Open and extensible

ActiveVRML is both open and extensible. The capabilities of the modeling language can be extended using other languages, such as Java, C++, or Visual Basic, and applications can consist of modules specified in a variety of languages. This approach allows different languages and their programming environments to capitalize on their strengths, rather than trying to be all things to all people. The mechanism for extending ActiveVRML is based on the flow of events with data between ActiveVRML modules and other modules. Events and accompanying data that originate in external modules can trigger reactive behaviors in a manner similar to the way in which internal and user-generated events trigger reactions.

Simplicity and performance

ActiveVRML simplifies the task of specifying the behavior of a reactive multimedia world because of its technical features and because of the ActiveVRML approach. Unlike traditional programming approaches, ActiveVRML specifies behavior by declaring what should happen, rather than specifying the steps of how it happens. In addition, the ActiveVRML specification allows the browser to more readily optimize and adapt the rendering of multimedia worlds to computer platforms with different capabilities, as follows:

Because each specification of a multimedia world can be highly optimized, ActiveVRML is scalable to large and complex worlds.

ActiveVRML provides a high-level representation; therefore, the content creator does not need to worry about low-level issues, such as animation loops, event loops, and threading for simultaneous occurrences. The animation and event loops are implicit in ActiveVRML models, and the browser will automatically spawn threads as needed and as appropriate. In addition, an interactive world created with the ActiveVRML specification is compact and facilitates rapid download over a network.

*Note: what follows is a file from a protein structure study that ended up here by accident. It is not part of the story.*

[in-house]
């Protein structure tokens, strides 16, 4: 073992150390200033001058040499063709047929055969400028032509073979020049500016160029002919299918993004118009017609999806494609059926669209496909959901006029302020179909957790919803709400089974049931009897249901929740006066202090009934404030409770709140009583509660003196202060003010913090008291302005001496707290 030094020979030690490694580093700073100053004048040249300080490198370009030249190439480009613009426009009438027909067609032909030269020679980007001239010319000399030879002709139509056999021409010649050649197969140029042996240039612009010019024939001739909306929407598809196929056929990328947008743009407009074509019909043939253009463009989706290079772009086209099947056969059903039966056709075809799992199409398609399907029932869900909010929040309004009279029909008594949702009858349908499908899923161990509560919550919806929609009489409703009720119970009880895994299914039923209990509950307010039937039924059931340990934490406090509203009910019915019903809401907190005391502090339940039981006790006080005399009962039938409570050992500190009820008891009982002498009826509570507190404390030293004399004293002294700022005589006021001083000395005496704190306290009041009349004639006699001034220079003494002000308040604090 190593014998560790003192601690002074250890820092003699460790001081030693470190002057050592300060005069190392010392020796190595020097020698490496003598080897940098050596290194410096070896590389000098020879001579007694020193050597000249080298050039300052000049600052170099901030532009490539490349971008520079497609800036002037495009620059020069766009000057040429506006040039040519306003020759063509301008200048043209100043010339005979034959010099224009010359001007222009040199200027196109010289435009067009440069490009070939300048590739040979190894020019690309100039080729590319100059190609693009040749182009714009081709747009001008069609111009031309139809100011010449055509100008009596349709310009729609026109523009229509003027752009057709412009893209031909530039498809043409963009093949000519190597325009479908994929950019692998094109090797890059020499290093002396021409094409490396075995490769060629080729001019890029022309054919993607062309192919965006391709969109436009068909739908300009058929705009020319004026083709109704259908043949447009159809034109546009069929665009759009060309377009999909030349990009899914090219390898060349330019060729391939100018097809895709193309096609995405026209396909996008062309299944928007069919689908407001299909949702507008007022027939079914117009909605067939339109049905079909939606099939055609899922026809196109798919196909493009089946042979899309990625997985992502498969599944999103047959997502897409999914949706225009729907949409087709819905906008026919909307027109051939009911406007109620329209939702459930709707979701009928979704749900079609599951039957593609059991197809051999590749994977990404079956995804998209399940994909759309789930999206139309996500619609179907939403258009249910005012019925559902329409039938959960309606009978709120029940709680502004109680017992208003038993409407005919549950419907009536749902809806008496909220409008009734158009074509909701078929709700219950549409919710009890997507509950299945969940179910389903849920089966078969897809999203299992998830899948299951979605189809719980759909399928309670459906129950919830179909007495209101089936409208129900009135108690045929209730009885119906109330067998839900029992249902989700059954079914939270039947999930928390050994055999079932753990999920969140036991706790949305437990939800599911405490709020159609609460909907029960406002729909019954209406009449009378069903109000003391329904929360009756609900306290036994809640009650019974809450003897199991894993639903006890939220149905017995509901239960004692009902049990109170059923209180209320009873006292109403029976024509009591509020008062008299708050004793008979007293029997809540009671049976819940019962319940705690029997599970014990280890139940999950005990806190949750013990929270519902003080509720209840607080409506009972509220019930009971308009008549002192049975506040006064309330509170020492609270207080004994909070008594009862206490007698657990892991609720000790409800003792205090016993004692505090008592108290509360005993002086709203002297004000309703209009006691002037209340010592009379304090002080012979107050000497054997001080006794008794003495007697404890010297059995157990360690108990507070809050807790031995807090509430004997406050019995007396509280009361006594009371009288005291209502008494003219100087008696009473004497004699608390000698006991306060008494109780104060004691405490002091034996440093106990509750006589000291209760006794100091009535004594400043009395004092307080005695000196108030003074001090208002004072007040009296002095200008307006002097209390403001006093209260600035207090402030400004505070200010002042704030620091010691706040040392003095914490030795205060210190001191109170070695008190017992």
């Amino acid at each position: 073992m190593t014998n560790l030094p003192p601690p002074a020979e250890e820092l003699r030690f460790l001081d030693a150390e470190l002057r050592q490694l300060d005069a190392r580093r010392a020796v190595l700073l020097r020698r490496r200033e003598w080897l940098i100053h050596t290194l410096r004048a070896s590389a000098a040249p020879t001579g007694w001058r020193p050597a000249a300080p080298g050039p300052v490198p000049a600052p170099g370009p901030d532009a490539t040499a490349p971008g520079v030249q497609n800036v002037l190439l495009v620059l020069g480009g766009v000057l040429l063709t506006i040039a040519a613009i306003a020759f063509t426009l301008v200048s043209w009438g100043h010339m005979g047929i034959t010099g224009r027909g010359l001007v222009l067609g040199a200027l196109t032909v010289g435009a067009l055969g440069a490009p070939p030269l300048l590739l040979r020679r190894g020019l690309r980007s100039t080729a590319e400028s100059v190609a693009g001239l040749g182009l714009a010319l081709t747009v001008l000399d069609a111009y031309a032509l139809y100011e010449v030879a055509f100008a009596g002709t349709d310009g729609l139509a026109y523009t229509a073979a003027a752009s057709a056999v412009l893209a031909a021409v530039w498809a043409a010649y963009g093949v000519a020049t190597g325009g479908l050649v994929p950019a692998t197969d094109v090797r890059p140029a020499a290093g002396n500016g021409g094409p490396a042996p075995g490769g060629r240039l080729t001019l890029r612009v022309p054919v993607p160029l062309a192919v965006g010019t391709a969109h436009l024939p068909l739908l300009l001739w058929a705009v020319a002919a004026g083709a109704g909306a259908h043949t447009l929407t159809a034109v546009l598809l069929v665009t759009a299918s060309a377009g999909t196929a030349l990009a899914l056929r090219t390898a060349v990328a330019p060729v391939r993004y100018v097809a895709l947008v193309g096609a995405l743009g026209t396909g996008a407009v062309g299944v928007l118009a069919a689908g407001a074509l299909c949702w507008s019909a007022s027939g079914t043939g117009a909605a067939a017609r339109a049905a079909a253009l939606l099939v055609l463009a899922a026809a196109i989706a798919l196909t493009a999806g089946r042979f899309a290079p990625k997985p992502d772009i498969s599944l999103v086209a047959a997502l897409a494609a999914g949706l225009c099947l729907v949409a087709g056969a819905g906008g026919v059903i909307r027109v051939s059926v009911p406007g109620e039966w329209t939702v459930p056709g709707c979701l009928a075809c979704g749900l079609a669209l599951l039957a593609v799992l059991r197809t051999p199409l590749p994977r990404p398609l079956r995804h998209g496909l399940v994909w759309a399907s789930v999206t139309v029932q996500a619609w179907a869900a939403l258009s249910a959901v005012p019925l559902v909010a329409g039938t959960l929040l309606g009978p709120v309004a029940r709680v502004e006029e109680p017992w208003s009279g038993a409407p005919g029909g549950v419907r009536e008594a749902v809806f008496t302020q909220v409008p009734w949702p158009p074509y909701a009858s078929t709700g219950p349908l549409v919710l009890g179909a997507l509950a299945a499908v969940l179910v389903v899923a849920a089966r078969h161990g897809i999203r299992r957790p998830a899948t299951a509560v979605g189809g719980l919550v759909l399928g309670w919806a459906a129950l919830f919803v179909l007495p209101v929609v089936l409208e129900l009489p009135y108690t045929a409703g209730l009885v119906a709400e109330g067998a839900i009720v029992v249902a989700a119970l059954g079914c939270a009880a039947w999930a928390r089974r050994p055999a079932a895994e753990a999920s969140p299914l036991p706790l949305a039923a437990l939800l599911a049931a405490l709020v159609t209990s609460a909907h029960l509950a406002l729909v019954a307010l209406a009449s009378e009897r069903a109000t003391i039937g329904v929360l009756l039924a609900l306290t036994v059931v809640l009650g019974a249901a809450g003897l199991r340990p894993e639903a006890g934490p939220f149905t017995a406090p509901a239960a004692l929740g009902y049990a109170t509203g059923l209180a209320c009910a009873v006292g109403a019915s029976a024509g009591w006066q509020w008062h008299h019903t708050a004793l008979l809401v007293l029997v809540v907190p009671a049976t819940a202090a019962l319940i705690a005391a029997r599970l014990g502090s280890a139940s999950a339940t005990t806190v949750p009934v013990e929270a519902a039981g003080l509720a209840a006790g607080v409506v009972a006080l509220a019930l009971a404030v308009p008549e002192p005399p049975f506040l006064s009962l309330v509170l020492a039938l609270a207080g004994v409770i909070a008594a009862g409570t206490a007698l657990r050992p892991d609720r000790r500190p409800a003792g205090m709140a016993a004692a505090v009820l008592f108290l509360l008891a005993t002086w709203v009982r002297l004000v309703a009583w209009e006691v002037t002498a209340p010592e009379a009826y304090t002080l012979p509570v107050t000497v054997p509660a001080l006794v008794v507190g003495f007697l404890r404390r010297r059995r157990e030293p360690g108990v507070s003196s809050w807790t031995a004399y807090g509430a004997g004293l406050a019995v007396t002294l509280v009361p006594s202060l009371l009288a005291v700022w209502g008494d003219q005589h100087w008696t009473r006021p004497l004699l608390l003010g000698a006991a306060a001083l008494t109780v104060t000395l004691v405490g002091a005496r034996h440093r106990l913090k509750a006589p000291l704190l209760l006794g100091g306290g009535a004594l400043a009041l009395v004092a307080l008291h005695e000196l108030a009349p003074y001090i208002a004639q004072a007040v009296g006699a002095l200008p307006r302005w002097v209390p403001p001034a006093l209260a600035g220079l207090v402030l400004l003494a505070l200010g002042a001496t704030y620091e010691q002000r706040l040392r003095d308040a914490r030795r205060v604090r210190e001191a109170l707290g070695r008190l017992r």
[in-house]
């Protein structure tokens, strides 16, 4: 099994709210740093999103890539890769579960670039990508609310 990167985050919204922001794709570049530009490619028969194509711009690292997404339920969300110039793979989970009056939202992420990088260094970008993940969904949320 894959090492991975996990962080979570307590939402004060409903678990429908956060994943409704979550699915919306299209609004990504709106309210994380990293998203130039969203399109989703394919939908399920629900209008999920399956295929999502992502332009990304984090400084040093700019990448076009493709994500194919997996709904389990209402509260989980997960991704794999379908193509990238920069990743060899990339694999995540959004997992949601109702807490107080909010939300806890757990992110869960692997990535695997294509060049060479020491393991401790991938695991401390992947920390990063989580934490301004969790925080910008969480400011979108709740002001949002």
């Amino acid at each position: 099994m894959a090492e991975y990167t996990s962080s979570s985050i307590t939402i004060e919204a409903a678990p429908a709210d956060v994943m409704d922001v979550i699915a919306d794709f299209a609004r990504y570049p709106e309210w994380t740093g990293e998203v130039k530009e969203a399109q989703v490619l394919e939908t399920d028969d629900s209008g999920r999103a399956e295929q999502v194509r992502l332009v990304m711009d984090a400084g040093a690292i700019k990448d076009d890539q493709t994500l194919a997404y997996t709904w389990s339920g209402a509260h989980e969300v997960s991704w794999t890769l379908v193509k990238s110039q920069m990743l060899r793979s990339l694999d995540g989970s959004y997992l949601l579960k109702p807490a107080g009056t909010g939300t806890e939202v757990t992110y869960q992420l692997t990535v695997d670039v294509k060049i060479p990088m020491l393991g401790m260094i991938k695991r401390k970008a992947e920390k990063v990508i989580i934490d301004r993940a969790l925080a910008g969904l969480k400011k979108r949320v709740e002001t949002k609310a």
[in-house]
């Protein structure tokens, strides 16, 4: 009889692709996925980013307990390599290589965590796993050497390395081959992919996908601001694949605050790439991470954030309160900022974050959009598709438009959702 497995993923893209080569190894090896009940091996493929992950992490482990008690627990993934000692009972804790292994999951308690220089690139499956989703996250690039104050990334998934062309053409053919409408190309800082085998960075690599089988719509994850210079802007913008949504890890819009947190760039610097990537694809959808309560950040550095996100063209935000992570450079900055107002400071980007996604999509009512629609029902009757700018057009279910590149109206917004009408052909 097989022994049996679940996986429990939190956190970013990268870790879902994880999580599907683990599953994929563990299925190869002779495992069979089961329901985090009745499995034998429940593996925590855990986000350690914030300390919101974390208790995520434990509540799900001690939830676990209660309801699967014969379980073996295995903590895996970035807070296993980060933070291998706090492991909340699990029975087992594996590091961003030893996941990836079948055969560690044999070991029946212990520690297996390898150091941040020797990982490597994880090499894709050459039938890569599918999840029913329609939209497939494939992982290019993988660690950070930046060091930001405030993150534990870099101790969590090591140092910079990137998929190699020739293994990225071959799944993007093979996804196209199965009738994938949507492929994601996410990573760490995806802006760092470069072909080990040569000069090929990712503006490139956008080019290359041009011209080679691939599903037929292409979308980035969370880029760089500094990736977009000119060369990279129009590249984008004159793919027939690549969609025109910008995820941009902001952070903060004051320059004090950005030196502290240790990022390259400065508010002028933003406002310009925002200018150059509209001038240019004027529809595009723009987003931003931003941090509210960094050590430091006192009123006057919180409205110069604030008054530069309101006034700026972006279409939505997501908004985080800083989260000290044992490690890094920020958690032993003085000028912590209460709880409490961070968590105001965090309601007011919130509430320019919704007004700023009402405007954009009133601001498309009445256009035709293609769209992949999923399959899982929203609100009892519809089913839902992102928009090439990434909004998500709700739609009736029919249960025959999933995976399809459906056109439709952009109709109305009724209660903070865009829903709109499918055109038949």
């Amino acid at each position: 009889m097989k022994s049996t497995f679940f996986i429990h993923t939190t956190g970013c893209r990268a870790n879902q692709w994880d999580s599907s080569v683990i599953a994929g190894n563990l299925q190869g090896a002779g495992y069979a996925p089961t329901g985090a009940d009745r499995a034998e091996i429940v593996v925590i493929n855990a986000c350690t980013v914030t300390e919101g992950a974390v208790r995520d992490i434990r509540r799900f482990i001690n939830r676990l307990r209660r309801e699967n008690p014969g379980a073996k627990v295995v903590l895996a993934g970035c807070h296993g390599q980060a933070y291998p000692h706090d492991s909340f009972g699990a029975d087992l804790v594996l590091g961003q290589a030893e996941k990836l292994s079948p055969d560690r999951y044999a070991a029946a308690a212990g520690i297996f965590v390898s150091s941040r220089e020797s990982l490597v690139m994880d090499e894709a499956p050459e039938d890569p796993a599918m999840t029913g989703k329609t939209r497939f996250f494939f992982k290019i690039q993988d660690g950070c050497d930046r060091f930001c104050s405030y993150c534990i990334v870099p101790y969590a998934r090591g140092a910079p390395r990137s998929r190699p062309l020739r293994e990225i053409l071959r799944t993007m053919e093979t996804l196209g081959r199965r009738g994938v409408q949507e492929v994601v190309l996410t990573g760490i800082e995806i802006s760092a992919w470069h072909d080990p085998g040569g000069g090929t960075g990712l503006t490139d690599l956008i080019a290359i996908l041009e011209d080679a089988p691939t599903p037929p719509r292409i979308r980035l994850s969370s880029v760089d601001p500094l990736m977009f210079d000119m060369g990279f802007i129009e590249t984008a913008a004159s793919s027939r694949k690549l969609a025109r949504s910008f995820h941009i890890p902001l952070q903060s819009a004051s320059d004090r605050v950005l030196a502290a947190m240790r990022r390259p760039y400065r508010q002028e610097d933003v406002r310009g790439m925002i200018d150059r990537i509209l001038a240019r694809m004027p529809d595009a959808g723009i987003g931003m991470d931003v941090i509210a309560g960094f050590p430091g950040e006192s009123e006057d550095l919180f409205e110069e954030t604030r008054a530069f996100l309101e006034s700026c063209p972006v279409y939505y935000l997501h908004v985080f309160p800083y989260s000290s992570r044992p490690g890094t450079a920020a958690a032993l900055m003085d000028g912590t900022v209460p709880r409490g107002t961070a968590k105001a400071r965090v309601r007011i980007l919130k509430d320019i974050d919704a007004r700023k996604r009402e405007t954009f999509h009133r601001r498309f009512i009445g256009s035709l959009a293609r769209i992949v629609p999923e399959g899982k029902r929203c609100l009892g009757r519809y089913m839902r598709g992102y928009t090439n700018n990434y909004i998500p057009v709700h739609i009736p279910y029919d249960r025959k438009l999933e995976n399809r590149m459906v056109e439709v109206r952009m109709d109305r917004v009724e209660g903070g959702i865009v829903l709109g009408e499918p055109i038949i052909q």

Furthermore, the creation of a rich interactive world with 3-D geometry, sounds, and images cannot be done by simply using a text editor. The need for visual authoring tools for producing such content is obvious, and ActiveVRML, through its approach to time modeling and media, provides a solid foundation for developing such tools. It is much more tractable for visual authoring tools to construct entities in the ActiveVRML representation than in the form of imperative programs, as currently interactive animations are expressed. This will further simplify the task of tool builders and content creators.